Mainframe Blog

Can We Say “Agile” and “Db2 for IBM z/OS” in the Same Sentence?

Jim Dee
4 minute read
Jim Dee
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The term “DevOps” is occupying a lot of space in articles, presentations, and blogs lately. But it doesn’t apply to the mainframe or Db2 on z/OS… or does it?

As Db2 DBAs, we’re too busy keeping the lights on to worry about a trend that affects only distributed and mobile apps. But the truth is that many of those apps access Db2 data on z/OS, and they’re deploying changes at an accelerating rate. Application development teams have learned to use a variety of tools to automate and speed up the process of deployment, but they don’t understand the mainframe and how to deploy to it. If we don’t want to be seen as the barrier to effective deployment of applications, we need to be part of the solution.

Our job as DBAs has always been maintaining the stability of the platform and applications. Stringent change control processes have served us well in the mainframe environment for decades, and we don’t want to abandon them in the name of expediency.

This blog will discuss four processes that are necessary to avoid risk, and how to speed them up without increasing risk:

  • Validating SQL changes.
  • Changing schemas.
  • BINDing packages.
  • Test environment provisioning

Before we can deploy an application SQL change into our production environment, we need to be sure it won’t adversely affect performance, particularly if the SQL is accessing operational tables (the tables that contain the data on which we run our enterprise). We also want to be satisfied that the SQL to be deployed meets our coding standards. When most of us were young DBAs, we did this by examining each SQL statement before it was deployed. With a change control cycle of weeks, we could afford that luxury. With today’s change control cycles of days or even hours, we need to automate this process. Rigorous integration and volume testing can help, but performance in the test environment doesn’t guarantee performance in production.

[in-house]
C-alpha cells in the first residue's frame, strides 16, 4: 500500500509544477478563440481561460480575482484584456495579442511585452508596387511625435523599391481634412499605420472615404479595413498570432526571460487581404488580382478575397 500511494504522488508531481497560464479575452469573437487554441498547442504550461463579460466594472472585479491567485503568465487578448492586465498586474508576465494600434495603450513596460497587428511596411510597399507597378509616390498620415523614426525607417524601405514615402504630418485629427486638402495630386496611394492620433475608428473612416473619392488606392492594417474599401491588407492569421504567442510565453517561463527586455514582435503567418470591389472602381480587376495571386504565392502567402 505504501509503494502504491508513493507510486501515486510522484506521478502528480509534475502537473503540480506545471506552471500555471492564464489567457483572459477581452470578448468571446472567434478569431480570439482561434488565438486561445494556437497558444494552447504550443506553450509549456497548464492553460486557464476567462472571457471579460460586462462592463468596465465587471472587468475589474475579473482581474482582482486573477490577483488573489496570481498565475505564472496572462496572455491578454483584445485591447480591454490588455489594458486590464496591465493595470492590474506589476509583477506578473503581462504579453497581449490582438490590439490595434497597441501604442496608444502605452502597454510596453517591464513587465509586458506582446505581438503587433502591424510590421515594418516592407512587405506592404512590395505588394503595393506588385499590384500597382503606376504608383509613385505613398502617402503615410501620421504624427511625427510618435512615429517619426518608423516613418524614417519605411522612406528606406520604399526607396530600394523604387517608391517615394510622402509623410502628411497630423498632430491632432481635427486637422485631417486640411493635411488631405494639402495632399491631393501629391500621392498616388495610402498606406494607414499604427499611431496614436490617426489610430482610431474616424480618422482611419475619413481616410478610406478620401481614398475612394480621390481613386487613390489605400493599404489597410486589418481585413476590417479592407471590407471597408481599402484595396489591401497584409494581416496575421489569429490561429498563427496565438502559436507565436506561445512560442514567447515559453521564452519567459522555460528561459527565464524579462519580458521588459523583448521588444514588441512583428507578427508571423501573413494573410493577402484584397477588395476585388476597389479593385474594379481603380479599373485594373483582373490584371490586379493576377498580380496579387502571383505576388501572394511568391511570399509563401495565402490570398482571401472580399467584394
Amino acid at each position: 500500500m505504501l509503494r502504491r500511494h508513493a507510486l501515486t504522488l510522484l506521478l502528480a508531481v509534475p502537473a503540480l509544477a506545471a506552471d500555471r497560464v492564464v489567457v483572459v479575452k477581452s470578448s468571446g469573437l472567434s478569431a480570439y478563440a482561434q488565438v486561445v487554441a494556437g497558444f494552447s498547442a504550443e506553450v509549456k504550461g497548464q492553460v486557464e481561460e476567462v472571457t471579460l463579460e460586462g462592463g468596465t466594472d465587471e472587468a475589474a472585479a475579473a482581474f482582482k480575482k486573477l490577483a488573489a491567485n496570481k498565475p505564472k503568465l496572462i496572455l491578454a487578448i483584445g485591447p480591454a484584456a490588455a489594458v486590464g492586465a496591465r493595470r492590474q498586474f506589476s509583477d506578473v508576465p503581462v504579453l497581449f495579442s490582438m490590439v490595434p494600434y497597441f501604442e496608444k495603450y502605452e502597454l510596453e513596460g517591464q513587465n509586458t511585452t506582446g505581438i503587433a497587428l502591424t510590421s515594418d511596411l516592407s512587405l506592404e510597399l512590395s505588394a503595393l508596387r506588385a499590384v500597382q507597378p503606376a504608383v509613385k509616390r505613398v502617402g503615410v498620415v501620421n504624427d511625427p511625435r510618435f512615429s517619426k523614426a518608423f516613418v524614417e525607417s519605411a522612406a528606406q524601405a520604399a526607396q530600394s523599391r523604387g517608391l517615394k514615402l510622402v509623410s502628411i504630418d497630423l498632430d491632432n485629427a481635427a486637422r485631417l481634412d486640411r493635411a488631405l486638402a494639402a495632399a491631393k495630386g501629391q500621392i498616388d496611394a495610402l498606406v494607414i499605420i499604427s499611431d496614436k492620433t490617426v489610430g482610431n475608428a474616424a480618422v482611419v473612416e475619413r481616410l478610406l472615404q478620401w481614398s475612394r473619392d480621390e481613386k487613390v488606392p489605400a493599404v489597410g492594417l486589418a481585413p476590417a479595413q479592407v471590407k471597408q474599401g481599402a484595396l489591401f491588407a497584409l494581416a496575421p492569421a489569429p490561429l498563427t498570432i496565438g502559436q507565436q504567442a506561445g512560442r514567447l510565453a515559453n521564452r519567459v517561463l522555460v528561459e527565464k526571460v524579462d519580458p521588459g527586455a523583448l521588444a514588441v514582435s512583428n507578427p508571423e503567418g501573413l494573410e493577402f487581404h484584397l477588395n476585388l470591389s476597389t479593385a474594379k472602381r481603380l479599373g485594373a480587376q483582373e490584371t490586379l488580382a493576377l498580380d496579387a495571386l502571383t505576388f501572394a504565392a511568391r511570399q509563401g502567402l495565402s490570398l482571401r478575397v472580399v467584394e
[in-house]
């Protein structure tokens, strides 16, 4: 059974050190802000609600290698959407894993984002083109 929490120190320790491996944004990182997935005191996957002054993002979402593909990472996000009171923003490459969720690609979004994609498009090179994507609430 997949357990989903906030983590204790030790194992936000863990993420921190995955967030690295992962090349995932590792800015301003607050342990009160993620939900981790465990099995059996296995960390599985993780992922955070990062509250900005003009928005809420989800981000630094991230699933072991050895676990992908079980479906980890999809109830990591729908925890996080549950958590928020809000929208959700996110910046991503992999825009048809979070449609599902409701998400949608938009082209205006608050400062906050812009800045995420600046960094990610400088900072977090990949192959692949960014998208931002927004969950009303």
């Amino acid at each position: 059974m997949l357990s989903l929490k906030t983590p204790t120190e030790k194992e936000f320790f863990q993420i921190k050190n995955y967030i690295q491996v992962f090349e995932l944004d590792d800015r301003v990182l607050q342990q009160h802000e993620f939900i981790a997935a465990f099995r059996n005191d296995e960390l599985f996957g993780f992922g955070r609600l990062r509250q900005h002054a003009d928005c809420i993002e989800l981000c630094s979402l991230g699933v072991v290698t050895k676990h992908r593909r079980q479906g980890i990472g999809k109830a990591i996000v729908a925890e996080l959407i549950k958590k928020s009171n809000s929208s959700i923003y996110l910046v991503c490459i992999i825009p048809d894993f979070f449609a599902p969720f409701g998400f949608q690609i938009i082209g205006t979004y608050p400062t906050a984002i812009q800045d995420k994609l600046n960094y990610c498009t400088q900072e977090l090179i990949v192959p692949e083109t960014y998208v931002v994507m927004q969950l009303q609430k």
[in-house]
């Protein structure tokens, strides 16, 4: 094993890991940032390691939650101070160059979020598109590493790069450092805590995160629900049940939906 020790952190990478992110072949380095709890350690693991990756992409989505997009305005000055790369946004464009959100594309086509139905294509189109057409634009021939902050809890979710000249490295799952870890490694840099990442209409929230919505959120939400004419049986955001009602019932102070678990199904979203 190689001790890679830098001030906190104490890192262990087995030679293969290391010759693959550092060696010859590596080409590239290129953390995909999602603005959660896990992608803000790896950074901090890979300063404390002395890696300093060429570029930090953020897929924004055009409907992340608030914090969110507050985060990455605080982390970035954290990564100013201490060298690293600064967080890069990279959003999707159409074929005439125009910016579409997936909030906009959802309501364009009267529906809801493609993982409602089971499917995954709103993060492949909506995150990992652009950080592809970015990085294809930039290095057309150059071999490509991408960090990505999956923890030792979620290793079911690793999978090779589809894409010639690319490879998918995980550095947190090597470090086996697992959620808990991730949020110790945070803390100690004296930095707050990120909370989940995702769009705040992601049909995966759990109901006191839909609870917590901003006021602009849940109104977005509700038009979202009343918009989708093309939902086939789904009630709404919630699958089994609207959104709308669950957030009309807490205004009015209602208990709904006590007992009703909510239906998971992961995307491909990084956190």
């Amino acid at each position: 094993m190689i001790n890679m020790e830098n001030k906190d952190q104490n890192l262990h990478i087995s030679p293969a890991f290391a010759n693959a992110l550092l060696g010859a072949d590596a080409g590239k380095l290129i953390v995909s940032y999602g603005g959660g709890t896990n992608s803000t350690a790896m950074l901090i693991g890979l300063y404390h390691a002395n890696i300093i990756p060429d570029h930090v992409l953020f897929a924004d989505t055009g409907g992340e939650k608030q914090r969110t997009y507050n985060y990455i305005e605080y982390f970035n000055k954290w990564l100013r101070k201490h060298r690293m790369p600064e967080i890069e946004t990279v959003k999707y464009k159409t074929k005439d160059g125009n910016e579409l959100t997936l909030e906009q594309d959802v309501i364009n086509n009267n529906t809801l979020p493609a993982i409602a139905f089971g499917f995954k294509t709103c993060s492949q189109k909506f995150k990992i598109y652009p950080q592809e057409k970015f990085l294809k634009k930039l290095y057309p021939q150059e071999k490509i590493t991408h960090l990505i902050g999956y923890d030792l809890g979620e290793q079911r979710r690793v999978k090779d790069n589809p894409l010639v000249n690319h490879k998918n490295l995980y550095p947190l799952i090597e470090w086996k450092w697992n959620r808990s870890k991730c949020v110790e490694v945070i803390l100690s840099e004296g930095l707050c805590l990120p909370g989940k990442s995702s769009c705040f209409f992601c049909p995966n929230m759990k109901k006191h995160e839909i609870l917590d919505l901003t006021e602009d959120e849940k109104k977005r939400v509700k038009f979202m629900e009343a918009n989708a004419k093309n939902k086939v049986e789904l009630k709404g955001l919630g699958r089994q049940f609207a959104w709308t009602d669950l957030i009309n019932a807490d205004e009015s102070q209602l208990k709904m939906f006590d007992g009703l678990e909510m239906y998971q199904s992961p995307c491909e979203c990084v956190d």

We can meet both these demands by maintaining EXPLAIN history for every SQL statement in our application. This could be the subject of an entire blog by itself. The idea is that we can identify access path regressions by comparing optimizer costs for each SQL statement being changed, version to version. We can also identify SQL statements being added. The point of this automation is to reduce the amount of data to be checked manually. We can also highlight violations of our coding standards that result in inefficient access paths, for example. A tool such as BMC Performance for Db2 SQL and its Workload Access Path Compare feature is invaluable in this context. Don’t forget that this depends on statistics being copied from production to test, and ideally we have set up a profile to simulate the buffer pools and processors in production as well.

Now that we are happy with the performance profile of our application change, the next concern for us as DBAs is changes to the schema. These must be identified and validated, and then we are concerned about any outages necessary, for ALTER commands, REORG utilities, BIND commands, or in the worst case, dropping and recreating one or more objects because of schema changes that cannot be accomplished with an ALTER. The schema changes must be coordinated with application code promotion. To accomplish this process, we need a tool like BMC Change Manager for Db2, to compare current and desired schemas, and generate scripts to implement the necessary changes. A critical item of communication here is the outage (BIND, Reorg, or DROP and CREATE?). DBAs can add value here by sharing that impact with the application teams. We hope that most changes will not demand a significant outage, but identifying those that demand extra planning and preparation is essential to streamlining deployment.